I spent Friday and most of the weekend reading and analyzing the WFC annual report. Their capital position is entirely inadequate and 2009 earnings are overwhelmingly based upon "extraordinary" or one-time items.

Anonymous's picture

Yep, Wells has way too much HELOC exposure. Probably not as much dreck as BofA (with its Countrywide albatross draped 'round its neck), but very ugly. Let's face it, the top 10-20 banks are insolvent, filled with garbage and are about as helpful to society as a Hep C + AIDS patient going to give blood. He gives his blood, gets some money, and shows that he's making profits. Whoopee! Meanwhile...your friendly news agency/govt rube/bankster is trying to get everyone to come in and have an invigorating blood transfusion. If you get sick later on, it must've been from your own poor lifestyle choices.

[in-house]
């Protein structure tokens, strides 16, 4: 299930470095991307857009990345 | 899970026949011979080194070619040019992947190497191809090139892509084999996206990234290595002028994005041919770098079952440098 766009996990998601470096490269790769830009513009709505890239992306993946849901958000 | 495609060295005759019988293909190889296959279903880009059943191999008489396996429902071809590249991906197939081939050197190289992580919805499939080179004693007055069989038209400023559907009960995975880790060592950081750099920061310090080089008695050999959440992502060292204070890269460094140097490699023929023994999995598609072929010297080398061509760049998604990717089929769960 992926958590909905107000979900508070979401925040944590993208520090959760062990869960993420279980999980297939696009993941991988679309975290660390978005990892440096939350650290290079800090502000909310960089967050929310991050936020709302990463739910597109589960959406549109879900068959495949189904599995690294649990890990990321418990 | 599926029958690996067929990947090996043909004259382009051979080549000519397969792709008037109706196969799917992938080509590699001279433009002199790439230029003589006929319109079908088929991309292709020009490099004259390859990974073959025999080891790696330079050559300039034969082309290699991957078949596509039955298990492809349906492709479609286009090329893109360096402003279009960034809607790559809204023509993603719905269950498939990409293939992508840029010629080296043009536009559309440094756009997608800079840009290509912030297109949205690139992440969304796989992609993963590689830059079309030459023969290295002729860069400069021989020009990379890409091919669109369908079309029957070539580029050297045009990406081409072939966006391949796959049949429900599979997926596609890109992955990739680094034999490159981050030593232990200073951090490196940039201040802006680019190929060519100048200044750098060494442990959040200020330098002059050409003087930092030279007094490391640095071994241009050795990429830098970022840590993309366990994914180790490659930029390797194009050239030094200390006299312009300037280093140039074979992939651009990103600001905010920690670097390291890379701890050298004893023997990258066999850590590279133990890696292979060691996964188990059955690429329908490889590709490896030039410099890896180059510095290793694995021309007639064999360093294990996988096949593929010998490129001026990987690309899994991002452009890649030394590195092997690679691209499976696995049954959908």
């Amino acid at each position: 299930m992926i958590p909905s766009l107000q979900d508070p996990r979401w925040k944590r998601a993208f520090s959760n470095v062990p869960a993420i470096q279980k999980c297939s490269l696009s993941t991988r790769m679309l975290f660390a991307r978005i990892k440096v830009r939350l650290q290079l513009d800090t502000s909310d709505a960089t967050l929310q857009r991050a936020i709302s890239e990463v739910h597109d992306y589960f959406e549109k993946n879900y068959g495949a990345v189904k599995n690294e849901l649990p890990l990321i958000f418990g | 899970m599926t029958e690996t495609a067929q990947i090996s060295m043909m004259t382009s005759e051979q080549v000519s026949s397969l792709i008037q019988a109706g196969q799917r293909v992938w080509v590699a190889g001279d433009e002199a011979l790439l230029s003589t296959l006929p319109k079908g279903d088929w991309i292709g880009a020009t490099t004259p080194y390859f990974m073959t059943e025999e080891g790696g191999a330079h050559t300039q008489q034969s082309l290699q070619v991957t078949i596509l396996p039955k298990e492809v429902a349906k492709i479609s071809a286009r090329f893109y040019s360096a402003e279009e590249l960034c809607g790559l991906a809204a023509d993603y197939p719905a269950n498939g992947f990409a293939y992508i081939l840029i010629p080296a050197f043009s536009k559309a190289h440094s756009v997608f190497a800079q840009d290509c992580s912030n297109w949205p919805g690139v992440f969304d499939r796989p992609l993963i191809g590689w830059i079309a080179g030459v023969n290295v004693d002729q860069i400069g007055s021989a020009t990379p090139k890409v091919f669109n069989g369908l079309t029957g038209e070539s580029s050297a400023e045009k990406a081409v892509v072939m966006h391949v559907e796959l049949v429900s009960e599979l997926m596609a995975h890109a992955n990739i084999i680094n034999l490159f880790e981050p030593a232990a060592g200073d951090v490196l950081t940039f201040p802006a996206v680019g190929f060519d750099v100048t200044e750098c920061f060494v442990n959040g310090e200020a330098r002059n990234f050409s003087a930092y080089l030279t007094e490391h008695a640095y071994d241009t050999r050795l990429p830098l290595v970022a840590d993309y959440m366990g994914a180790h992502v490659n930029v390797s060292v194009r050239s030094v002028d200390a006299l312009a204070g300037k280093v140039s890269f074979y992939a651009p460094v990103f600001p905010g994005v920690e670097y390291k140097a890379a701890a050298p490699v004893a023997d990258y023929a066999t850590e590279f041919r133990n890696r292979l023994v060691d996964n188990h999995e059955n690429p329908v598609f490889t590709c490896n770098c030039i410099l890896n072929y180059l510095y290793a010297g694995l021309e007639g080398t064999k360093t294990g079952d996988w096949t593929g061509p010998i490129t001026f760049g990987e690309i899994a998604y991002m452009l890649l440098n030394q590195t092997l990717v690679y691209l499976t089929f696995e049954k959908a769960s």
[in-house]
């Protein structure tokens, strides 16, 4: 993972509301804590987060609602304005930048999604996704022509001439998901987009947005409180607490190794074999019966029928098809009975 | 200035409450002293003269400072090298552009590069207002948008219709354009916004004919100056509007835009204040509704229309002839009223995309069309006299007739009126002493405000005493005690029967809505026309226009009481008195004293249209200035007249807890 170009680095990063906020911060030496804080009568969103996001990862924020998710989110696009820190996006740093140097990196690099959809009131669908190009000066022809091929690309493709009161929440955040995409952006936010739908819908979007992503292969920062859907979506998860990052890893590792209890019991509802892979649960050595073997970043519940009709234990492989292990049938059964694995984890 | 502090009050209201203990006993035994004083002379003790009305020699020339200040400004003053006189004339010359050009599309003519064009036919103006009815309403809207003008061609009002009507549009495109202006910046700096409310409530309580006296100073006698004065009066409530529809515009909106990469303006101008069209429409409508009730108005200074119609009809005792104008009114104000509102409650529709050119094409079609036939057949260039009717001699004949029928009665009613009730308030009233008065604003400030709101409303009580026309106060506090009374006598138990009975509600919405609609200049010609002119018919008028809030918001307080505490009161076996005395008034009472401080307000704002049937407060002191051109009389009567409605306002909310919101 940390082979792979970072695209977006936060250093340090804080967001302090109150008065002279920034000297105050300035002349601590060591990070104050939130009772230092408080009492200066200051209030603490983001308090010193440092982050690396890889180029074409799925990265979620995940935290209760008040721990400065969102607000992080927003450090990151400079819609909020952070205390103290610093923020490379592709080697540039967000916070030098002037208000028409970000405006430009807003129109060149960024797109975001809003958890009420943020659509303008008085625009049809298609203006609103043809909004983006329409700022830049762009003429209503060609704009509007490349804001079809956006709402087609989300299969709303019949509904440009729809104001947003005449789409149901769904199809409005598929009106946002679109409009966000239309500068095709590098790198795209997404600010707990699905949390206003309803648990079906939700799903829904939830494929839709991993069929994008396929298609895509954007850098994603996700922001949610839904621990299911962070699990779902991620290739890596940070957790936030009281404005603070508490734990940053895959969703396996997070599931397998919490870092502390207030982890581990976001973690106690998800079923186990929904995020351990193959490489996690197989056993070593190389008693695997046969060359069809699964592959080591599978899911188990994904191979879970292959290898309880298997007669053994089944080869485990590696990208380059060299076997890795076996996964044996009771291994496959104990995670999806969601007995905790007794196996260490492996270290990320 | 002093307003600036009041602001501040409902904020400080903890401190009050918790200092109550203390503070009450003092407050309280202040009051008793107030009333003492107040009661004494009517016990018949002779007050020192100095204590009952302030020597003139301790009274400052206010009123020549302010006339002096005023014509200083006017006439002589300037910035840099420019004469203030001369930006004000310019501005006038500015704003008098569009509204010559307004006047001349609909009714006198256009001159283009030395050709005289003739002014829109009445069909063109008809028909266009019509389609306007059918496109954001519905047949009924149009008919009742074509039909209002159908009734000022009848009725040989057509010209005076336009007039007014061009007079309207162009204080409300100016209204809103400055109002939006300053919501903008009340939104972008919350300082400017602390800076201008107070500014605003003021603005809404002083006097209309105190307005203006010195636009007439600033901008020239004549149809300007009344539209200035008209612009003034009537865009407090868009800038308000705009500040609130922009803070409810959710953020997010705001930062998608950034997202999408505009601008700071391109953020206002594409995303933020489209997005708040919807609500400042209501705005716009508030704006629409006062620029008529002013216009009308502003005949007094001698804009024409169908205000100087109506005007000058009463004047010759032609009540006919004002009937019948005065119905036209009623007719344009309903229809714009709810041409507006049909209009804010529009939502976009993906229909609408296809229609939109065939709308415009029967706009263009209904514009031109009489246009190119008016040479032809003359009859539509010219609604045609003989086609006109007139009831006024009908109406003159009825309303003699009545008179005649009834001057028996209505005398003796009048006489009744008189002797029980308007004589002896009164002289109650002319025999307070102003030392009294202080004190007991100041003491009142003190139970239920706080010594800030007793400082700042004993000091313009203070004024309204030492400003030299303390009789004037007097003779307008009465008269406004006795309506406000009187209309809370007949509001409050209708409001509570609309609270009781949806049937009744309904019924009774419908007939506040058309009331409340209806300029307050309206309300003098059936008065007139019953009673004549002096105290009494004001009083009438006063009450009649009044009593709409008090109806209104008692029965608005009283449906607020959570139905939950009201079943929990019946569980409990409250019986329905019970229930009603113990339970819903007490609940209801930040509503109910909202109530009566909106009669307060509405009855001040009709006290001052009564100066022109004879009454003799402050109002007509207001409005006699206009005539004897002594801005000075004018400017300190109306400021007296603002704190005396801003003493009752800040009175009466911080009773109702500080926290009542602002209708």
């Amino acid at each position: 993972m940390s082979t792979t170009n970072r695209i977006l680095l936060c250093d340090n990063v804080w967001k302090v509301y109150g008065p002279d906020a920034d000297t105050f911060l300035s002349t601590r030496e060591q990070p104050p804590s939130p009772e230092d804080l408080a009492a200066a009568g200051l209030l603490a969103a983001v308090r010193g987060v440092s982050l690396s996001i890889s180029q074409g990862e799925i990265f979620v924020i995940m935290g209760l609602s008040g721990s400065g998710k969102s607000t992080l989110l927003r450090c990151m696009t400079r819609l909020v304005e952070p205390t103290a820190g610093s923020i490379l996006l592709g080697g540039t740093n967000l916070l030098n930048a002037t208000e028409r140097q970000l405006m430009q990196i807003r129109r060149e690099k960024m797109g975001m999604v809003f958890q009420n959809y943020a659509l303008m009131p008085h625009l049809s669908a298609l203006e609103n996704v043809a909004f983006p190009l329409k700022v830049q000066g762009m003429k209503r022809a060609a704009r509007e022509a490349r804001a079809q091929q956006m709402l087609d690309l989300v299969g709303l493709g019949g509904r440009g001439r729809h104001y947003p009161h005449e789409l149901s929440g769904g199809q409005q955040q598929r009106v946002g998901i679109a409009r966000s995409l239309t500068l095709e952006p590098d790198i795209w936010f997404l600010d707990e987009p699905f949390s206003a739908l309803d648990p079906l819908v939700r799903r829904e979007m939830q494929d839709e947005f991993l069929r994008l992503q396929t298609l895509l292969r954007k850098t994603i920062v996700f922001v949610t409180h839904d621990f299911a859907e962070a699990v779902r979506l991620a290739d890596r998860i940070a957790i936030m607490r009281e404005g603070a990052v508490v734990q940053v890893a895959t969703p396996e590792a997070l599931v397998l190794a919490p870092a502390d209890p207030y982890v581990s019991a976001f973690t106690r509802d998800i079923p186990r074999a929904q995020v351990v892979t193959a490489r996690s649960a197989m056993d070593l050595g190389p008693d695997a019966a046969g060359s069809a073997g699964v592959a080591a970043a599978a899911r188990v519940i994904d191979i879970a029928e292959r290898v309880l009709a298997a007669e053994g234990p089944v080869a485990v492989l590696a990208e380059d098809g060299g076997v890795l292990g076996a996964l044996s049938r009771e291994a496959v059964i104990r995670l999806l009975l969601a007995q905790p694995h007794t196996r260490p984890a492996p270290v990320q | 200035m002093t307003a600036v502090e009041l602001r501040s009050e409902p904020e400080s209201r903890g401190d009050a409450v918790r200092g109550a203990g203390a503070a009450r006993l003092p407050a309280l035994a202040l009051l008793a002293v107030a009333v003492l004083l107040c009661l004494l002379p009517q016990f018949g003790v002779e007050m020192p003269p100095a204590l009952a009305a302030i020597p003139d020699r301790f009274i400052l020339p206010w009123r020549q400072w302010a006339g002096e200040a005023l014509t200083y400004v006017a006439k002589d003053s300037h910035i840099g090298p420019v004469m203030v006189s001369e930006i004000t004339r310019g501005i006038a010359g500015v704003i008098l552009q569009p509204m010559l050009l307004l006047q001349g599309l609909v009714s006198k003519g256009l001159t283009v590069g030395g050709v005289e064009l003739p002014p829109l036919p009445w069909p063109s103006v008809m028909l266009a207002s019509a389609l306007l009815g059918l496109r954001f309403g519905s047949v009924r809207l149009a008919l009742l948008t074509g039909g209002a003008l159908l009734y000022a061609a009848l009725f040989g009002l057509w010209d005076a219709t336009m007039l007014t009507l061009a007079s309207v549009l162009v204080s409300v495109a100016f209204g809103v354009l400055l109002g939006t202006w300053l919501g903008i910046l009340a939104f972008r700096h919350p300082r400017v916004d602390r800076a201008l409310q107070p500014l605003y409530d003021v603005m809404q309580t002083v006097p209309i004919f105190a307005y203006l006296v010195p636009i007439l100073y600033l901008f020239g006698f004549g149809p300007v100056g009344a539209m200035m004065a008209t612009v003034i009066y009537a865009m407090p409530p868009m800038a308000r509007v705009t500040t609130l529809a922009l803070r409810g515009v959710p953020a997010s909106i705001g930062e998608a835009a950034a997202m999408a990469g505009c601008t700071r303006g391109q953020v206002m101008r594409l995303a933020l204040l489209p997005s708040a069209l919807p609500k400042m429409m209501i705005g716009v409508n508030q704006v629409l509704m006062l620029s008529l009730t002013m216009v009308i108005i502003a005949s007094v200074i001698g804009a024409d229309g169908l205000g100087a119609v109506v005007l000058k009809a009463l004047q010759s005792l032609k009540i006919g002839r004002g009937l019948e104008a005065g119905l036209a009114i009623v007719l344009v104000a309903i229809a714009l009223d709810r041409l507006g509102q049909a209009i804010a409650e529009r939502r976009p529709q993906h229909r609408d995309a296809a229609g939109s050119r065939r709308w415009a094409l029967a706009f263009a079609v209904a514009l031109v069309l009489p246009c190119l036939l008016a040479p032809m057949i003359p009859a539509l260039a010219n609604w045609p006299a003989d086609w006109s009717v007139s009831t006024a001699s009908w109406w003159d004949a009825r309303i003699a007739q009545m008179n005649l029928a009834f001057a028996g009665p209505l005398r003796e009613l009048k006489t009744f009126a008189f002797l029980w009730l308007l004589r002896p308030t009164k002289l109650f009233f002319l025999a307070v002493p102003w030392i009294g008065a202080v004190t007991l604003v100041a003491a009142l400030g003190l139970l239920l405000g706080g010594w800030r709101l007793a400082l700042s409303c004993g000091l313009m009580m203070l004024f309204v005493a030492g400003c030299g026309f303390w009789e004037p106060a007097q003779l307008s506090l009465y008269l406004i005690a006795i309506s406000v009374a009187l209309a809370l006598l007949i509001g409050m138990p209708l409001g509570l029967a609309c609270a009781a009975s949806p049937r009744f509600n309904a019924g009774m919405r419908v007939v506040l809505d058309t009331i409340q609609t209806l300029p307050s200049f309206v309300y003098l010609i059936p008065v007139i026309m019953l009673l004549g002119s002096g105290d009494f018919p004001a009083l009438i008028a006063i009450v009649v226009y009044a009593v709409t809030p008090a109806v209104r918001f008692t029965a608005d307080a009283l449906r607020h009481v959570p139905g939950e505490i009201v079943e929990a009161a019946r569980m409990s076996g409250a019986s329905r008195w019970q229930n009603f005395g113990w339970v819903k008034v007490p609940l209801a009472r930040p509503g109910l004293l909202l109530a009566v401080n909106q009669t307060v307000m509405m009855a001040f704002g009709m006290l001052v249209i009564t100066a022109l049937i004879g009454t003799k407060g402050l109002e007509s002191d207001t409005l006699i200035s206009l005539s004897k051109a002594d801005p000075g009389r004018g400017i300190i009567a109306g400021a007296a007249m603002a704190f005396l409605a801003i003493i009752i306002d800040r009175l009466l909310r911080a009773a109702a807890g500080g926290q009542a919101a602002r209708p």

Anonymous's picture

Nice analogy.

rawsienna's picture

Yup - Interest only strips prices of most collateral types (servicing is priced of the market price of these securities) are down 15-20%. 

Mark Beck's picture

Now this is very strange. Because these are the four banks I have at the top of my list for serious Q1 reporting problems even with the FDIC accounting change delay. 

To recognize any additional losses before Q1 reporting would be a disaster.

Now each firm has a different loan portfolio mix, but I think most agree Wells has the most 2nd Lien loss exposure.

---------

When I first read this, I though it had to be a joke. But, I searched around and it indeed looks real. My first though was the Barney was not given the Bank financial report decoder ring.

It will be interesting to hear how the banks respond. After all Barney has done a great deal for them. It's the least they can do. It seems Barney believes these banks are healthy enough to recognize additional rightdowns.